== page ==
St Thomas communities say early closure of bars hitting pockets
Observer North East
BY INGRID BROWN Associate editor — special assignment firstname.lastname@example.org
RESIDENTS of Dalvey and surrounding neighbourhoods in St Thomas are decrying the move by the police to close bars and shops where alcohol is sold by 9:00 pm, saying it is seriously hurting the livelihood of entire communities.
The move is in line with the Spirit Licence Act, but the bar operators and residents alike are charging that it is a double standard since the law is openly flouted in other parts of the parish and the wider island. The residents say it is even harder to accept that their doors must be closed at 9:00 pm in an area where crime is at the lowest.
"This is a low-income area, and although it is the law, when ah man ah come off work at 10:00 pm dem want a place to stop and buy a little thing to eat, but everywhere haffi lock up by 9:00," shop and bar operator Evrol Nicholson complained.
He told the Jamaica Observer North East that many bar operators also sell other products to supplement their income and the early closure of their businesses not only hurts their pockets, but that of the regular customers who may need to credit items.
A police source told the Observer North East that while the law is not enforced in other parts of the island, the Police High Command has been issuing regular bulletins on its communications network reminding officers about the importance of enforcement.
"Yes, I agree that it is not being enforced everywhere, but it is the law, so it is just that the Golden Grove police [which has responsibility for the area] is following the instructions given," he said.
But given the low employment in this eastern parish, which has already suffered an economic setback with the decline of sugar cane production, residents say such laws should be reviewed as shops and bars are a common feature in rural town squares and are major sources for income for many in these rural parts.
In Duckenfield, where hundreds of residents lost their jobs when the sugar and banana sectors took a hit, shopkeepers and bartenders now sit idle, hoping for the occasional customer.
Their main customers, according to one shopkeeper who asked not to be named, are the workers at the nearby Seprod Sugar Factory who may stop to purchase a few items when leaving work on the 10:00 pm shift during crop time which runs from December to June.
"This is a farming community and people don't buy until night because dem deh a bush all day and just as dem woulda ready to come buy something you see the police car flashing dem light and you haffi close up immediately," she told the Jamaica Observer North East.
Prior to the enforcement of the law, the female operator said she would easily sell $7,000 each fortnight as persons who credit during the two-week period would stop to pay their bills and have a drink.
"On Friday, when is pay day during crop time, we woulda buy little more goods to try and sell, but now we can't do that," she said.
The operators said enforcement of the law only started last June, when they were informed by the police that not only must holders of village retail licences be closed by 9:00pm, but they cannot open on Sundays. This has resulted in not only the early closure of bars, but of shops, as well as that of the only establishment with a Tavern Licence.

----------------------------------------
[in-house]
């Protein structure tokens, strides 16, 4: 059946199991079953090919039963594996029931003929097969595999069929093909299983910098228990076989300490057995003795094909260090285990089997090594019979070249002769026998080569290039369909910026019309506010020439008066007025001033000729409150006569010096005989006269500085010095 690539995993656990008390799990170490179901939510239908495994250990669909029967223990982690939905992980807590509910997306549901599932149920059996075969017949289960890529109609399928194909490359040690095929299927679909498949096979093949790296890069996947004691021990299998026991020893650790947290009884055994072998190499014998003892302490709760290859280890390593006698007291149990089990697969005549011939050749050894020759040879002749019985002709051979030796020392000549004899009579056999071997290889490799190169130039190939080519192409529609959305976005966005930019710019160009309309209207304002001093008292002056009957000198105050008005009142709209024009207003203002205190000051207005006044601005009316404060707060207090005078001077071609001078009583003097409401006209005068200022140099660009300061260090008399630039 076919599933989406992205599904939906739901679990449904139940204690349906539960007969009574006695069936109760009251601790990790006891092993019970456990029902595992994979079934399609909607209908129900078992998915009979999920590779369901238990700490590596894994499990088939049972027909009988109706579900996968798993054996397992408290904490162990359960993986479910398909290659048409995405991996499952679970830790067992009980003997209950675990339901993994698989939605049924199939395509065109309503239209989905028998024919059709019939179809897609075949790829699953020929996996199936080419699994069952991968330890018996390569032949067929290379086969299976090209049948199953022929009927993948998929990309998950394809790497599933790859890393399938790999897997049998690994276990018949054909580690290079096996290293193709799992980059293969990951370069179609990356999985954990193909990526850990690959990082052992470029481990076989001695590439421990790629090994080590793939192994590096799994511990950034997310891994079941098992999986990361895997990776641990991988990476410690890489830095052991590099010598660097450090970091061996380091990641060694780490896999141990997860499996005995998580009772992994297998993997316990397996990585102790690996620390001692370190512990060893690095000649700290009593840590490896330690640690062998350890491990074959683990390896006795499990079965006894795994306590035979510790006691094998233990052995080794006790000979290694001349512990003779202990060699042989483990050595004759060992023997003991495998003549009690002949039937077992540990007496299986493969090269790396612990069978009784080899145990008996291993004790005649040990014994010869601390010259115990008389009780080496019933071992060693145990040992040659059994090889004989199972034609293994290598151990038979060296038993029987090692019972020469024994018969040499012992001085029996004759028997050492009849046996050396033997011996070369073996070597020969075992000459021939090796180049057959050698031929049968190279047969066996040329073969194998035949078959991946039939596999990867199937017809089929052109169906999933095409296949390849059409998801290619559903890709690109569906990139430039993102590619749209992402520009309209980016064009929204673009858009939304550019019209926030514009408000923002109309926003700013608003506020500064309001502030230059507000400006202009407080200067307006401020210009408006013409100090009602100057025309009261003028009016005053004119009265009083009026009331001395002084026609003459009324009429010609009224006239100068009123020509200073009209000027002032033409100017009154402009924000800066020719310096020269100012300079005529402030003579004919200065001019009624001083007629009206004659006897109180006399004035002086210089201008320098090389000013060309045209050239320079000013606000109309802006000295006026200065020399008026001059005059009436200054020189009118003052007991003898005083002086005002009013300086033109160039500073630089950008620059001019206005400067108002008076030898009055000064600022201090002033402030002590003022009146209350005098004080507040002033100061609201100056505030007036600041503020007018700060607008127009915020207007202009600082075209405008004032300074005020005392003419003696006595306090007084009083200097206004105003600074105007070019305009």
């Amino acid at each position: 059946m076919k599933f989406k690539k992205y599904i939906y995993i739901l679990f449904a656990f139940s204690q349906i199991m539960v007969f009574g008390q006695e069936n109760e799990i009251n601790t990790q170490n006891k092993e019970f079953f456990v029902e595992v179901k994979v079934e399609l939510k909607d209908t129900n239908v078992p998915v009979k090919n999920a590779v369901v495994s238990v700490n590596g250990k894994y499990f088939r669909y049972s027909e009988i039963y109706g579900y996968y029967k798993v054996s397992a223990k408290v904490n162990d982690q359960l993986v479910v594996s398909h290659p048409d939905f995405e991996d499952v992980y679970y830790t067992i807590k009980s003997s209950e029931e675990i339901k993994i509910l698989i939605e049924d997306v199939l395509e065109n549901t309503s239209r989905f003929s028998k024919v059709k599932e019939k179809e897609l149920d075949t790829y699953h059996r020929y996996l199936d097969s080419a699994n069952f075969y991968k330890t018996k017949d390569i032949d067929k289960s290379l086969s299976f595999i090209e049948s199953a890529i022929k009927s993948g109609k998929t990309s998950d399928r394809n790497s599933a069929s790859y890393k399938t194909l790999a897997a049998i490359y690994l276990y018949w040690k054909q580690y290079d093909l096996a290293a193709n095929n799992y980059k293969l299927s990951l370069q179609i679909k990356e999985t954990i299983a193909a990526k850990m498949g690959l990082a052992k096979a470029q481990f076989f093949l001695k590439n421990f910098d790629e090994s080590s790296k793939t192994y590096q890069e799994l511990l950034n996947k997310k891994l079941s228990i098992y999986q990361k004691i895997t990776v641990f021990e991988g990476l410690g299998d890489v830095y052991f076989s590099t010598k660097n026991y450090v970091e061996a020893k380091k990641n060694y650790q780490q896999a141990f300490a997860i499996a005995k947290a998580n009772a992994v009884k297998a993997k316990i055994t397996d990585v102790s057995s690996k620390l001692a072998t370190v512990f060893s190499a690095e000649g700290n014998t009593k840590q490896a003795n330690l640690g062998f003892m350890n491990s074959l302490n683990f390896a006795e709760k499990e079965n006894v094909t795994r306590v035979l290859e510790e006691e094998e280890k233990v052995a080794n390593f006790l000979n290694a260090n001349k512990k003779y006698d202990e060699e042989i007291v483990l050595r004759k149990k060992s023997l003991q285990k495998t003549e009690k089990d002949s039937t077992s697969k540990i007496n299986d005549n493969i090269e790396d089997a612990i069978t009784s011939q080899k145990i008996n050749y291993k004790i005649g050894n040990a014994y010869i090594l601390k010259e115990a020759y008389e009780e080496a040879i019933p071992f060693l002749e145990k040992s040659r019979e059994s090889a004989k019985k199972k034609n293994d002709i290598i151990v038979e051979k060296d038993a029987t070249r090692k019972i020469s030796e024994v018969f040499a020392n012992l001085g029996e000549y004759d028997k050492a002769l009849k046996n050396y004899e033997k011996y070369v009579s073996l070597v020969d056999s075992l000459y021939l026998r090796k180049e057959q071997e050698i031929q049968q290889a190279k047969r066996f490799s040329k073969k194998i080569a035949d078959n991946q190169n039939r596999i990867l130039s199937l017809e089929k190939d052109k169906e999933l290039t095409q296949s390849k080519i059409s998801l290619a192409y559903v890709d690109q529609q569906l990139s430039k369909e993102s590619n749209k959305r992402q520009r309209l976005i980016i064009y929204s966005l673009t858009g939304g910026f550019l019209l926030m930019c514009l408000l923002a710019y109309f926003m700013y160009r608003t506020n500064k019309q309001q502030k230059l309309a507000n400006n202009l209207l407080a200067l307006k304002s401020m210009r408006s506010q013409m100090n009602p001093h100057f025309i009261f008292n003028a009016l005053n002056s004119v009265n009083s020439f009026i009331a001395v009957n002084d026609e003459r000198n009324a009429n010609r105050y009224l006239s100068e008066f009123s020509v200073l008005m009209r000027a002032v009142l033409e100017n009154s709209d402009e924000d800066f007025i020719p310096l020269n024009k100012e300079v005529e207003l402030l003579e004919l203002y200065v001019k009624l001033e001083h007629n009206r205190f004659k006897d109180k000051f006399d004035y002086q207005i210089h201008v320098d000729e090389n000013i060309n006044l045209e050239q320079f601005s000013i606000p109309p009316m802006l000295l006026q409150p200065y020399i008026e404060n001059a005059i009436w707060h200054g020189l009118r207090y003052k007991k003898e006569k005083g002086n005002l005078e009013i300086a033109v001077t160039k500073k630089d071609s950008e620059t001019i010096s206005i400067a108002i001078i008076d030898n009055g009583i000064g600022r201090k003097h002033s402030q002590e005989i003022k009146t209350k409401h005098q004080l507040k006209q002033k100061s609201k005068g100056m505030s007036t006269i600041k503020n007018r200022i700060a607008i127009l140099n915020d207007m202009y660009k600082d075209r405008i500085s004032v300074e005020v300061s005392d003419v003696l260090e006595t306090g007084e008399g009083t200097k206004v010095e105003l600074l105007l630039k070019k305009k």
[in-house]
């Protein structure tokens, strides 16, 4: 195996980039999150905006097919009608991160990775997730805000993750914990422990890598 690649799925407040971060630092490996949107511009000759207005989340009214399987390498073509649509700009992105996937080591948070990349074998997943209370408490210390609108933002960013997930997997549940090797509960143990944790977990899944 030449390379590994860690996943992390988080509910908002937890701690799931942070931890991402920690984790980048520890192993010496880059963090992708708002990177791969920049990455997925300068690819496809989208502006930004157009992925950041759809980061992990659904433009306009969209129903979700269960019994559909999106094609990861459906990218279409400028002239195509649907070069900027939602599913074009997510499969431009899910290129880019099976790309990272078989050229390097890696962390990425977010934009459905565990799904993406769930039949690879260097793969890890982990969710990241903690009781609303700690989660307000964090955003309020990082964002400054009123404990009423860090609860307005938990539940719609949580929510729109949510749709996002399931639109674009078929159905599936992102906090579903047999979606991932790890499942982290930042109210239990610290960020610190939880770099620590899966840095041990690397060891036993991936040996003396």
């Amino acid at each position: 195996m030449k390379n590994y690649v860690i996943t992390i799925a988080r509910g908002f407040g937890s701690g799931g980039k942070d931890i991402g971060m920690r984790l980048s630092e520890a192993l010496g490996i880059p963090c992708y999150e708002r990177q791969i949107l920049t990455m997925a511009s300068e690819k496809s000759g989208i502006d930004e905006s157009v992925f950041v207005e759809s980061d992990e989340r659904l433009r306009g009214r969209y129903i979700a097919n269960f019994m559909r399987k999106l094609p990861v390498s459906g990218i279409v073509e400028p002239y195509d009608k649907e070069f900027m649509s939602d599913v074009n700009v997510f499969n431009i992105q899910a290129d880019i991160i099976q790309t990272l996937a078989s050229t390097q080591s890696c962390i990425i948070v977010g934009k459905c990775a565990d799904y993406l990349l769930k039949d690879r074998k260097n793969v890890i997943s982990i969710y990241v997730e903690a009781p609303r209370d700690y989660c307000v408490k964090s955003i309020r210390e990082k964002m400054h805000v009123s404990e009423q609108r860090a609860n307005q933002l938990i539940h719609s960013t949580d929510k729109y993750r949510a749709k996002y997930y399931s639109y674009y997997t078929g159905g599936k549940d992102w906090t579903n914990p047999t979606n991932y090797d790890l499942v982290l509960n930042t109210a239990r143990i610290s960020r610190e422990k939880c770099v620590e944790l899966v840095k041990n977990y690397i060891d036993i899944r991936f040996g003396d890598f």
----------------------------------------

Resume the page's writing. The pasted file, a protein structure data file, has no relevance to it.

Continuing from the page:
"The shops not staying open after we (bars) close because dem no want nobody come hold dem up," said Nicholson, adding that there has been an increase in break-ins, apparently because the square becomes a ghost town by 9:00 pm.
The operators say while they would be willing to apply for the Tavern Licence, which would allow them to stay open until 11:00 pm, they just cannot meet the criteria for approval. According to the Act, a tavern means a house in which spirits are sold for consumption on the premises only, and in which adequate accommodation is available for guests.
But the operators say it is next to impossible for them to construct a three bedroom, two bathroom dwelling to accommodate persons who might get drunk, as required under the law.
"Look at these little board place ah Duckenfield. Where yuh see we have fi mek three bedroom, two bathroom beside we bar when we can't even afford fi mek that fi weself ah we yard?" said one operator.
The small business operators allege that Tavern Licences are shifting targets, the requirements for which change every year.
Over in Dalvey, said to be one of the biggest districts in Jamaica, the residents and operators told a similar story as they say the early closure is having an adverse effect on their livelihood.
"We already seeing a decline in sales because sometimes all me sell is some bag juice, and is only because when ah man ah buy a food from the cookshop him will patronise you and buy a drink," said Tamara Russell.
The residents say a lot of unemployed persons look forward to making an income from the round-robin entertainment events, but even this has been restricted as the midnight cut-off time is being strictly enforced.
"Bars, shops, round-robins are all income earners because of the limited employment here," said resident Odel Felix.
Leroy Miller said he used to make enough money to send his children to school from the soup he sells at these events.
"Now me can't sell nutten to pay the rent, because no event not keeping," he said.
The Dalvey operators say they, too, are unable to meet the criteria for a Tavern Licence because of their limited means and reduced earning ability.
"We nuh have three bedroom house ah we yard so how me must have three bedroom house in order fi get licence?" asked Ann-Marie Walker.
However, despite the low employment rate, the residents maintain that the division has the lowest crime rate as domestic violence and ganja-related offences are the two major crimes with which the Golden Grove police has to contend.